According to http://smallbusiness.chron.com/profit-margin-supermarket-22467.html, your run of the mill grocery store has a profit margin of a whopping 1%. Can you explain to me how that's supposed to pay for increasing the wages of the majority of their workforce by 100%. Labor is the biggest cost of doing business, pretty much across the board.
All similar business in the same geographical area pay generally the same wages, and so have the same general costs of doing business. As such, any business that attempts to inflate their profit margins have really only one way to do so: by increasing the price of their products. But if they were to do so, they will be immediately underpriced by their area competitors. As such, profit margins of general businesses, not just grocery stores, but all general businesses, tend to be razor thin. They can only charge a bare minimum above the cost of their products, in order to stay in business.
And we're not talking about just your cashiers in the grocery store. The companies that run the trucks that deliver the goods to the store also have to raise their minimum wage too, and will also have to increase their costs to deliver goods, which gets passed down to the grocery stores, which will also have to increase their own prices on account of that too.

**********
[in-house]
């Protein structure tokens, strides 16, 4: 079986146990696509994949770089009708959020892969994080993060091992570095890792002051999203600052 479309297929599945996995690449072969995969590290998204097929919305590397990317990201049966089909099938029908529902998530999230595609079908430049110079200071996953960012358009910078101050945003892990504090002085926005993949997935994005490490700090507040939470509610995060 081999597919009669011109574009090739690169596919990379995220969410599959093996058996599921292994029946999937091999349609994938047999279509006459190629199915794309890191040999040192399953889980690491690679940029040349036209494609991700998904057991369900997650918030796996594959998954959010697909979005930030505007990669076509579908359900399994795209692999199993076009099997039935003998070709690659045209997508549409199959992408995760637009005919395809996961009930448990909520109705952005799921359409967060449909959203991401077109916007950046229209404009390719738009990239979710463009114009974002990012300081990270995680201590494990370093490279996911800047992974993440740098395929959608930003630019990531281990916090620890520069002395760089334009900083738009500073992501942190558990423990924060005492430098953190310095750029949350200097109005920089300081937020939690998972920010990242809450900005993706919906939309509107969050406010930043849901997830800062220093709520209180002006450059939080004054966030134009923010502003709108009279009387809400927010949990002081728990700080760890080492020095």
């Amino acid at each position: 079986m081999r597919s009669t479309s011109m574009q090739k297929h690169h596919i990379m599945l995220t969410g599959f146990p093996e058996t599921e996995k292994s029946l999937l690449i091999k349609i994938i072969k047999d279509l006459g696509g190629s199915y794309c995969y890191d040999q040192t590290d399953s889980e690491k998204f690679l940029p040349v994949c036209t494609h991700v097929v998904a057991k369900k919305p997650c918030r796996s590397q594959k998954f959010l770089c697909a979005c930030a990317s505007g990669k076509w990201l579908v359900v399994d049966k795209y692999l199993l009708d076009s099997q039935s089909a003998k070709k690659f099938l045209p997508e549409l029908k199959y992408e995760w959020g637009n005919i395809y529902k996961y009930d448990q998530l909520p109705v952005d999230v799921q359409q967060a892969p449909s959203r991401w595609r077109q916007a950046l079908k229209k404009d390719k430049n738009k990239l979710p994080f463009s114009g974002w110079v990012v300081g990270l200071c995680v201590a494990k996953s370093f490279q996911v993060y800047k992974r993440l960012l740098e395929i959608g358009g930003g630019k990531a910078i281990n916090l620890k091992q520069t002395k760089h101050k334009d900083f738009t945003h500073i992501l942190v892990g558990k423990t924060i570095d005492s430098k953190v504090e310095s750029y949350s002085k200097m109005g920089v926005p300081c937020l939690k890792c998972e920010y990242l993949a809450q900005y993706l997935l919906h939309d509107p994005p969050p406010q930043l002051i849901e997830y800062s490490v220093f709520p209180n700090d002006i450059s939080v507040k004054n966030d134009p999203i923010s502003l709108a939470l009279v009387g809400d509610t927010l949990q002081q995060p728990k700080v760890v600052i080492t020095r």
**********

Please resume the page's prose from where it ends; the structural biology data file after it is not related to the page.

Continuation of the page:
The janitorial services, that send their workers to the local businesses, to clean their toilets, will also have to increase their own minimum wages too. This also translates to their direct costs, which they have no choice but to pass down to the grocery store, as their customer, who will also have to increase their product prices on account of that too.
You can come up with a myriad of examples. Do you know who really ends up paying for the $15 minimum wage? You, the helpless consumer. Always.
There's an old term for all of this. It's called "trickle-down economics". Perhaps you've heard of it. Much derided by the radical left; perhaps the term was originally poorly chosen. A better name would've been "real life".